Plant managers and leaders of the United Auto Workers Union have been summoned to a meeting at Ford's Dearborn, Michigan, headquarters, the Detroit News is reporting, to discuss the imminent switch - and the problems it could create for a company that has produced far more trucks than cars for decades.
"May was a watershed month," declared the automaker's global marketing chief, Jim Farley, as he announced the May sales numbers. Perhaps the most telling figures revealed that Ford's big F-Series pickup, the country's best-selling product since 1981, had been dethroned by the little Honda Civic - and passed by three other Asian passenger cars.
So far this year, Ford has seen overall sales dip 11.2 percent. Even its passenger cars, which were off 5 percent, had trouble keeping up with a declining market. But its light truck line-up was down a whopping 14.4 percent. That's a problem when SUVs and pickups account for nearly two-thirds of your sales, as they still did during the first five months of 2008, at Ford.
Ford doesn't plan to abandon trucks, by any means. It is working up a downsized version of its F-Series, dubbed the F-100, which reportedly will go into the Michigan Truck Plant. (Once one of Ford's busiest factories and among its most profitable, the suburban Detroit facility now is running just one shift, producing the Ford Expedition and Lincoln Navigator.)
But the gap between cars and trucks is clearly closing. The automaker has already announced that the F-150 factory in Cuatitlan, Mexico, will switch to cars, starting with the North American version of the Fiesta subcompact, which has just launched, to much acclaim, in Europe. Ford's Louisville Assembly Plant has had some glory days with trucks like the Explorer, but internal documents show it will be converted to unibody-based car production.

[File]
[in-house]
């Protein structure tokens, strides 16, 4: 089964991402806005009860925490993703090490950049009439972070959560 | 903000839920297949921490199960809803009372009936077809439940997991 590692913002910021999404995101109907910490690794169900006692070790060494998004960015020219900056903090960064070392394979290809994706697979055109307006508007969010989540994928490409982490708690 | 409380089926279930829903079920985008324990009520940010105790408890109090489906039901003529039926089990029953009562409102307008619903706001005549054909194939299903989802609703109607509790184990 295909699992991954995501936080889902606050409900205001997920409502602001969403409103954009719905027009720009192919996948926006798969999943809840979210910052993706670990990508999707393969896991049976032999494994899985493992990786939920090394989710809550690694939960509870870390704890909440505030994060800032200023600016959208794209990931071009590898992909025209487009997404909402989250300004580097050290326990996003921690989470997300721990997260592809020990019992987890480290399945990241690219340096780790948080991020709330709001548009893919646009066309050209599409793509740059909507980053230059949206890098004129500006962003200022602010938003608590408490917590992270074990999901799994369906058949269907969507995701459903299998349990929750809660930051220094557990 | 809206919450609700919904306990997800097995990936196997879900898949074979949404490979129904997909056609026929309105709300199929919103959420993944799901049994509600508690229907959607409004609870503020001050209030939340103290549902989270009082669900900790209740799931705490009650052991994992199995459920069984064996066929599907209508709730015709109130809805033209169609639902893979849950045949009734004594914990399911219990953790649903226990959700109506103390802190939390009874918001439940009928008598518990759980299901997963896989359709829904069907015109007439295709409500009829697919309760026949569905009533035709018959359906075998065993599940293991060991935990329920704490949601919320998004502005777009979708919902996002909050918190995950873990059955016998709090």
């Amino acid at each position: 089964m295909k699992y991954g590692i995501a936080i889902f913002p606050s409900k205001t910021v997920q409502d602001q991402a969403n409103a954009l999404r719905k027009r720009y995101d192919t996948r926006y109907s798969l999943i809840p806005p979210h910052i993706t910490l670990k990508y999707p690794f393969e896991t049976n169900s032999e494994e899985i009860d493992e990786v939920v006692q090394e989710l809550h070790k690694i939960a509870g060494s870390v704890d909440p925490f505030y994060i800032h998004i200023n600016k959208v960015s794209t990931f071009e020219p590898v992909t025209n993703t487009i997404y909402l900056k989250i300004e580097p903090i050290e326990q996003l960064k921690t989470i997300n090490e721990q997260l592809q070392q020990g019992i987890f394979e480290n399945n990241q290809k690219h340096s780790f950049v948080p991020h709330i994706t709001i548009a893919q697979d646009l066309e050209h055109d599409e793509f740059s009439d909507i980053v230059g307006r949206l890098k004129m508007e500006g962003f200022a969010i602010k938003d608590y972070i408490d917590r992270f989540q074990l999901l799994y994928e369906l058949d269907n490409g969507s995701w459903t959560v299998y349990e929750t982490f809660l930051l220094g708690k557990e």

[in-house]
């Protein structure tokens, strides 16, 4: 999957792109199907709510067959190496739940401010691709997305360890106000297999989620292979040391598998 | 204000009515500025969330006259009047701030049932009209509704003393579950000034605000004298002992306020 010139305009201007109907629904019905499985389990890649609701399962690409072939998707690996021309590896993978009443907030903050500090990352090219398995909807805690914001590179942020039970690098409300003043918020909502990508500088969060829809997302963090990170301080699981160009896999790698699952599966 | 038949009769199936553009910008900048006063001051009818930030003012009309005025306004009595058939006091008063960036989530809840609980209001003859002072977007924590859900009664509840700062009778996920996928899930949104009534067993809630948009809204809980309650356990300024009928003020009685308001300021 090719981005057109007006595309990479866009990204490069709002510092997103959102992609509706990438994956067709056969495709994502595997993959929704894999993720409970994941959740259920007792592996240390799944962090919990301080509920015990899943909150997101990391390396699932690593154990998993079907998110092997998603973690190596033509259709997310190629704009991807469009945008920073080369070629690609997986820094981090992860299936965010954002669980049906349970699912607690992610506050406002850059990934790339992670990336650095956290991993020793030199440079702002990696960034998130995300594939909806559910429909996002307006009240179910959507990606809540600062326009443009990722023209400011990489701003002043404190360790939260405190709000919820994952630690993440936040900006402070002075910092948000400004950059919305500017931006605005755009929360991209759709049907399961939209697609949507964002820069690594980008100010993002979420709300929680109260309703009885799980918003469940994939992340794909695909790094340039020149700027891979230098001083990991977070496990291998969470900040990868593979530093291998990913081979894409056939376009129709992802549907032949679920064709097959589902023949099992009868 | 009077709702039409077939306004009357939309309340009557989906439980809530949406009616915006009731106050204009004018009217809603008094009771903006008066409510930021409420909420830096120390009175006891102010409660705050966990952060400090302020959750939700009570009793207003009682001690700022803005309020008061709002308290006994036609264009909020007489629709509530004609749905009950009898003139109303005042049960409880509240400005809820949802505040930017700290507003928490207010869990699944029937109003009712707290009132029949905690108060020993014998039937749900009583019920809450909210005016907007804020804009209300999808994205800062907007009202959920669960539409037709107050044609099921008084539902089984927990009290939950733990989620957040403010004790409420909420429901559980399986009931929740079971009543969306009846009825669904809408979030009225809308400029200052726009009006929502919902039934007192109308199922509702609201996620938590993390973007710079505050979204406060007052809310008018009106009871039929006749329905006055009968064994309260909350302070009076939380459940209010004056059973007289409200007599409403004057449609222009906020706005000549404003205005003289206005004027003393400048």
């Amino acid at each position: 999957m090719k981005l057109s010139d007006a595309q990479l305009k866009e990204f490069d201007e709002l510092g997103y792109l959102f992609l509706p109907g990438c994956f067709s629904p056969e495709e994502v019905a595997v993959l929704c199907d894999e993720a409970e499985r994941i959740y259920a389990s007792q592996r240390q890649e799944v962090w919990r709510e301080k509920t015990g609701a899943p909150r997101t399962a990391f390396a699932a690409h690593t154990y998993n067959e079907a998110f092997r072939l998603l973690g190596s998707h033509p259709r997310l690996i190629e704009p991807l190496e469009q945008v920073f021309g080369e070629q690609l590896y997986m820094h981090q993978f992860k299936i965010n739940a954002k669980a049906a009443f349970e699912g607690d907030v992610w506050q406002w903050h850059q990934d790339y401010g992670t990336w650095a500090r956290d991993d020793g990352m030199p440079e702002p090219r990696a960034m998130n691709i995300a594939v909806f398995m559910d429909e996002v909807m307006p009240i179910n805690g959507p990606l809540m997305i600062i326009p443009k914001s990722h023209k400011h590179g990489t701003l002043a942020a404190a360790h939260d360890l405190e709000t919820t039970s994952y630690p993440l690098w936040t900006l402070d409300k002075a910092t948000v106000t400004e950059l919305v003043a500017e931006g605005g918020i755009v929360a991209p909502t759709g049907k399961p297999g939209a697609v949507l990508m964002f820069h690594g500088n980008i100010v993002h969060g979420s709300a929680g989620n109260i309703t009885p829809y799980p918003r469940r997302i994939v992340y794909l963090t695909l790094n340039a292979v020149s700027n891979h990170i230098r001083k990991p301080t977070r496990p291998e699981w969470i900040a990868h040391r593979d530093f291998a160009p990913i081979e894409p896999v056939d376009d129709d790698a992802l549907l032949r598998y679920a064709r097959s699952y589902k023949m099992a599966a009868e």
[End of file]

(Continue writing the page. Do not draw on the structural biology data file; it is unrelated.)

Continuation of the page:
A key to Ford's future is the concept of flexible manufacturing. In years past, its lines had limited ability to adapt to market changes, so if demand for a truck like the Explorer dropped off, there was little else that could be built there unless it shared the same basic vehicle platform or architecture. Ford has already begun switching to flexible production systems that can adapt to a variety of different vehicle designs and dimensions. In some cases, a plant can even be tooled to produce both cars and trucks, as Nissan has done with its facility in Canton, Mississippi. But the process takes time and can cost upward of $250 million.
That's money Ford doesn't have a lot of these days. But it may have no other choice if it is to accept that the U.S. market has gone through a paradigm shift. It can either deliver the passenger cars that buyers are increasingly asking for or leave its outdated truck plants running at a fraction of their original capacity.
Ford isn't the only automaker rethinking its truck strategy. General Motors is also moving away from the pickups, minivans, and SUVs that have long buoyed up its lineup, CEO Rick Wagoner recently announced. So is Chrysler, which has counted on such vehicles for as much as two-thirds of its sales volume. Even Japanese makers are backing away from their hard push into one-profitable trucks now that the market is telling them to return to their roots: high-mileage passenger cars.